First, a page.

Celebrations for the Feast of Christ the King

1215784987_ChristtheKing01.jpg 196361302_ChristtheKing02.jpg 149811068_ChristtheKing03.jpg Sunday 25 November saw celebrations in Liverpool’s Metropolitan Cathedral of Christ the King for the titular Feast of the Cathedral.

Archbishop Patrick Kelly celebrated the 11.00 am Solemn Mass at which the Cathedral Choir sang the Introit ‘Dignus est Agnus’ and the Messe Solennelle by Widor. The motets ‘Zadok the priest’ by Handel and ‘Sedebit Dominus Rex’ by MacMillan wiere sung. The hymns for the Mass were ‘Crown him with many crowns’ and the hymn written specially for the Cathedral by Redemptorist Priest, Father Patrick Brennan, and which was sung at the laying of the original foundation stone of the Cathedral in 1933, ‘Hail, Redeemer, King Divine’.

In his homily the Archbishop reflected on the origins of the Feast.

Introduction to Mass and Homily preached by the Most Reverend Patrick Kelly, Archbishop of Liverpool, at Solemn Mass on the Feast of Christ the King. 11.00 am on Sunday 25 November 2012 in the Metropolitan Cathedral of Christ the King, Liverpool.

Introduction to Mass:

It was August 1939. My Irish grandfather, Patrick Kelly, was on his way home from Harrogate where he took the waters each year, to Donegal.  He called in Morecambe to see his youngest grandchild: this Patrick Kelly.   His comment: ‘Well young man, I think I’d rather be leaving the world than joining it just now’.  Horrors were beginning to cast shadows over Europe and the Far East.  At that same time as the ruthlessness of national socialisms, racist, arrogant, violent were emerging Pope Pius XI called on us to celebrate as King Jesus, Jewish son of Jewish Mary, mocked by a King Herod, condemned by Pilate, scourged, crowned, nailed, pierced by brutal soldiers.

We need the challenge, the counter-cultural feast of a son of man, of a first born from dead, a witness to the truth, now as much as in the late 1930s.


We were crossing a vast windswept plain in Iran.   We turned off down a dusty track and came to an utterly plain, unadorned stone building: square: solid: no ostentatious decoration.   The tomb of Cyrus: Cyrus who would send the Jews home from exile: Cyrus whom Isaiah saw as a servant, a foreshadowing of God’s perfect servant who somehow by selflessness and self-sacrifice would heal and liberate and renew and bring light.

I saw tombs of other kings of those lands we now name Iraq and Iran: all celebrity: magnificence: status.  The lowly, rugged tomb was nearest the truth.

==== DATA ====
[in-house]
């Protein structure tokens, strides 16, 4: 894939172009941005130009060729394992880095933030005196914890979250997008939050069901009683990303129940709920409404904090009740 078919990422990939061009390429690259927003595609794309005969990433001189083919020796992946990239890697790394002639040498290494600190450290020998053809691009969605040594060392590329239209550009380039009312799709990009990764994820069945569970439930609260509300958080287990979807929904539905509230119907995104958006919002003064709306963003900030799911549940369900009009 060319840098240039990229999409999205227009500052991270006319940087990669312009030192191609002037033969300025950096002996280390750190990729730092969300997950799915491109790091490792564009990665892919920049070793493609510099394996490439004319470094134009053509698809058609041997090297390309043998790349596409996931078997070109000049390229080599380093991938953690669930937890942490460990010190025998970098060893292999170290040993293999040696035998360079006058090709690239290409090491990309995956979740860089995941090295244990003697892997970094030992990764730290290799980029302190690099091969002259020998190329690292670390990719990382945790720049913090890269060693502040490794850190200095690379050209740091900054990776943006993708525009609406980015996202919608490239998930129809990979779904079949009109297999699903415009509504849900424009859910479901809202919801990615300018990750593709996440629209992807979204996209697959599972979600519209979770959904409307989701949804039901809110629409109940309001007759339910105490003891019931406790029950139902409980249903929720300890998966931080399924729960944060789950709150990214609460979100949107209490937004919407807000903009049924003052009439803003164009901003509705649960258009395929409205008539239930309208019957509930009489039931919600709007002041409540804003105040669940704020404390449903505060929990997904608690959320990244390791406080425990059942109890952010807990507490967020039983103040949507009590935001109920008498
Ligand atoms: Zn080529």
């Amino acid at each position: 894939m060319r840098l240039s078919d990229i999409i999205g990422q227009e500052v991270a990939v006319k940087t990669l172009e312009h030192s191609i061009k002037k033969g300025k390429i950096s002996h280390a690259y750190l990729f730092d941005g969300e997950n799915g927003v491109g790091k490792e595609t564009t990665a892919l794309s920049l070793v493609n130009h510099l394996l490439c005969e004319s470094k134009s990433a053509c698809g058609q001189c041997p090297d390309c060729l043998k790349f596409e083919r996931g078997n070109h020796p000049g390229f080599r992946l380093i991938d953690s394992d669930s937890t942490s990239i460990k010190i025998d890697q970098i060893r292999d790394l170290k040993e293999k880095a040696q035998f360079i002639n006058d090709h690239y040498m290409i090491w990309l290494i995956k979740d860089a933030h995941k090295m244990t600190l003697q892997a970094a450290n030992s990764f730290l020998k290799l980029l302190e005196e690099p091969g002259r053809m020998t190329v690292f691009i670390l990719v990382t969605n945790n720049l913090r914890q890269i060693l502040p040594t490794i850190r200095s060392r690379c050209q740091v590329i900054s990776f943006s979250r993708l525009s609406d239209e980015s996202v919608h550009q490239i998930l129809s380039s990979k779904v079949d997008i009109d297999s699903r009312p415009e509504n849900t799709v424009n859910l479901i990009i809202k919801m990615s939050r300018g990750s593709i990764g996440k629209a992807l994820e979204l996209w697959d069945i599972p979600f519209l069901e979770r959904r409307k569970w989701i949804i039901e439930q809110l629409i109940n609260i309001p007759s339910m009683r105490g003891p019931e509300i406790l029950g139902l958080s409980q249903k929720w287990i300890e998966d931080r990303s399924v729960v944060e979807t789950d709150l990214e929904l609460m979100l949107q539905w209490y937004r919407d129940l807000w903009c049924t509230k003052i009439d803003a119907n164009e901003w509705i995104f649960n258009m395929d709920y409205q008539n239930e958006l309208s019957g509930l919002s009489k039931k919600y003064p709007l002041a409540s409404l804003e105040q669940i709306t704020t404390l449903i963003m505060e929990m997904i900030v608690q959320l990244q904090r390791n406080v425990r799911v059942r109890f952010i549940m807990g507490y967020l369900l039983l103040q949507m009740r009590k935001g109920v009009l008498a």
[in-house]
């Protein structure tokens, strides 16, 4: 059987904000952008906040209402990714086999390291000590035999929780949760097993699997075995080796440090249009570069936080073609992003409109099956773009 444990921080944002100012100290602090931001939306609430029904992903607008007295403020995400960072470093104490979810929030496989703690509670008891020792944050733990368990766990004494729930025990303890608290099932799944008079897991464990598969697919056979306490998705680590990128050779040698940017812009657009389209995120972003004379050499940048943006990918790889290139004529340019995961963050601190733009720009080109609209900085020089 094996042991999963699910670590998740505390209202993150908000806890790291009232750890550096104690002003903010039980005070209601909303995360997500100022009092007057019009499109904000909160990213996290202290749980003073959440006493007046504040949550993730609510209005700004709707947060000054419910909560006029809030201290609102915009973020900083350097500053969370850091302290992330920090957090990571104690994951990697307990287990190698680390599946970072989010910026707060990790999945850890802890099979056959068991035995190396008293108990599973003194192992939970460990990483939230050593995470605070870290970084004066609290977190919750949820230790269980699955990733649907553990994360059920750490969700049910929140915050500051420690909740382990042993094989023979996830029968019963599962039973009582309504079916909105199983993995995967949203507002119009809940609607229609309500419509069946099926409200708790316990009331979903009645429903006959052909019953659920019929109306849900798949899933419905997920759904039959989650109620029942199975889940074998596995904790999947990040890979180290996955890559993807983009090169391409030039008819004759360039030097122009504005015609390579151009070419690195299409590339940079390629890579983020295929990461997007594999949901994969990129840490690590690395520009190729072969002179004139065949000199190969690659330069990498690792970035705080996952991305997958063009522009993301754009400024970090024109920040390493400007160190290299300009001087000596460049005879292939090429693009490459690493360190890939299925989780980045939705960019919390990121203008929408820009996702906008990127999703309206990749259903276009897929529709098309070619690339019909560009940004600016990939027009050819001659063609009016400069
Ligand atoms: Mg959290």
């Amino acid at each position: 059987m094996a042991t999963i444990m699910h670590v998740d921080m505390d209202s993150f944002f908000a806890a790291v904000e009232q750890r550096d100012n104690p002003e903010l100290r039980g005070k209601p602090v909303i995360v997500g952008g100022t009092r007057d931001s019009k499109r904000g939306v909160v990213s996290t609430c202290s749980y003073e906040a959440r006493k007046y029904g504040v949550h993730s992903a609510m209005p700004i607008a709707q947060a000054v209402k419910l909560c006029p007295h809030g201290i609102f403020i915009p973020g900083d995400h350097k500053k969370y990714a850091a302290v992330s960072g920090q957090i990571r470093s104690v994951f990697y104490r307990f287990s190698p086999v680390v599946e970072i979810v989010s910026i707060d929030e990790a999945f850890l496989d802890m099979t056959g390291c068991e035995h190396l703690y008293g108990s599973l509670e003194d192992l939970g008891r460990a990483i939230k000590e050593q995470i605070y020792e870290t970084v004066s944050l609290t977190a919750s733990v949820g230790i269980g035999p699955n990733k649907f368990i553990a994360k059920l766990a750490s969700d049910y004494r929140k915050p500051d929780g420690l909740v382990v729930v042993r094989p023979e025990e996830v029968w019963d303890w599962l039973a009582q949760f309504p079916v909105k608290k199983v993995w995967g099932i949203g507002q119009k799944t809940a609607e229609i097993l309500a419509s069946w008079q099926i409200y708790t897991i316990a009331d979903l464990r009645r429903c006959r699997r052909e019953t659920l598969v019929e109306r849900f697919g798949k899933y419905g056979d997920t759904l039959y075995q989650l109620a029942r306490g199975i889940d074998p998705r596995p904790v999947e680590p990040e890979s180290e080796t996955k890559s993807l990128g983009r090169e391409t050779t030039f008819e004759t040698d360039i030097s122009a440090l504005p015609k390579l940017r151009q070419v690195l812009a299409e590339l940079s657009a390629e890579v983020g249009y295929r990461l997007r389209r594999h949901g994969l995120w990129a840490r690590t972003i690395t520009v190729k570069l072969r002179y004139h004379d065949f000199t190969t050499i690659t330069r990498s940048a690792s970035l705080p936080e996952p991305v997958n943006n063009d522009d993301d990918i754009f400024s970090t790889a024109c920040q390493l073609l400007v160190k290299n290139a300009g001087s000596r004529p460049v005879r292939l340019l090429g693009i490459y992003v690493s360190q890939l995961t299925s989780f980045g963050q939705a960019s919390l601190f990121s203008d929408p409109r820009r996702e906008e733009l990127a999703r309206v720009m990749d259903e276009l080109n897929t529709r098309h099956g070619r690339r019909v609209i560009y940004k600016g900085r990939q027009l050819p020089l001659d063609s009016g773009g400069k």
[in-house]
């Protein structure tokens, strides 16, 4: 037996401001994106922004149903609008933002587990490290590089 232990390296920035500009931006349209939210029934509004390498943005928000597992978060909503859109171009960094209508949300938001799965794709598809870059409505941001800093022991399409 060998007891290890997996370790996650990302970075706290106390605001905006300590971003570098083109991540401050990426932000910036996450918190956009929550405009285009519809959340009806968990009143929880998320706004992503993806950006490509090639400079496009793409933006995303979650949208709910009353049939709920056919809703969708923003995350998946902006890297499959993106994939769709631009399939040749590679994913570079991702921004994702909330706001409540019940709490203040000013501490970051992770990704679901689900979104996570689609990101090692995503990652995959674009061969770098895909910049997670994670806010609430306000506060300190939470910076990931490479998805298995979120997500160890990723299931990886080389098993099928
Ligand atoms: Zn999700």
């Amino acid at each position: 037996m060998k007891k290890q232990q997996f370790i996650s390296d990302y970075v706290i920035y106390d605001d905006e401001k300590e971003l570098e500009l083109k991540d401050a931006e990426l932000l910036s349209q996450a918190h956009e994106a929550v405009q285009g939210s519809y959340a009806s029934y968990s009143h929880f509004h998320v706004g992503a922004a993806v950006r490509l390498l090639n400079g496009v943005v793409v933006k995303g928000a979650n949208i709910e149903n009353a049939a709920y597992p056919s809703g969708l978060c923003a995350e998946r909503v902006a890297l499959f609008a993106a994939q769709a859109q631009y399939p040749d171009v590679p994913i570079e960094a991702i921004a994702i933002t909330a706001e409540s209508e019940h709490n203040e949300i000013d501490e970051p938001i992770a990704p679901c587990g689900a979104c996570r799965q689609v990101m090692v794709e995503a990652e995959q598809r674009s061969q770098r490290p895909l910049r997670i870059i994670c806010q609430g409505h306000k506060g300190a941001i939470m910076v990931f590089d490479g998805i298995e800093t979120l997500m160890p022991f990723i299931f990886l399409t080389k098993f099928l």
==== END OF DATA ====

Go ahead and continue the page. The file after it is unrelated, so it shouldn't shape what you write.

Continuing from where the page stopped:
For the one who would rule with justice, glory in selflessness, be king by love would be the one portrayed in the first of Sean Rice’s Stations of the Cross: look at any you choose and recall: Pontius Pilate: agent of Rome’s massive Empire: judging a Nazarene carpenter, haggard from a sweat of blood in an olive garden: bruised from blow after blow from cynical, hyped up, thugs.  But who by a simple declaration stands, without any rival as Pilate’s judge and judge of us all.

‘You say that I am a king. For this I was born, for this I came into the world, to testify to the truth.  Everyone who belongs to the truth listens to my voice.’

Pilate, every ruler, every Archbishop, every one is judged: do you belong to the truth?   Or do you surrender to lies of tongue and pen: to the comfortable instead of the challenge: to bias instead of the discipline of rigorous application: to prejudice instead of that selflessness which integrity of attitude, priority demands.

With our sister Cathedral of the Most Holy Redeemer, Liverpool’s sky line dares to proclaim: the crucified, pierced one is the Alpha and the Omega.

Iran: Iraq: Afghanistan: the Holy Land which enfolds today’s Israel, Gaza, the West Bank, Jordan, Syria, Lebanon, needs him whose tomb in Jerusalem is empty. But only empty because it once was occupied by the Son of God, who sought not a kingdom of this world, so had none to fight for him. His self-sacrifice would establish a Kingdom of truth and life, a kingdom of holiness and grace, a kingdom of justice, love and peace.

As in 1939 we need him, fidelity to him: he is the only antidote to the sadness of one Patrick Kelly to another Patrick Kelly: ‘Well young man, I think I’d rather be leaving the world than joining it just now’.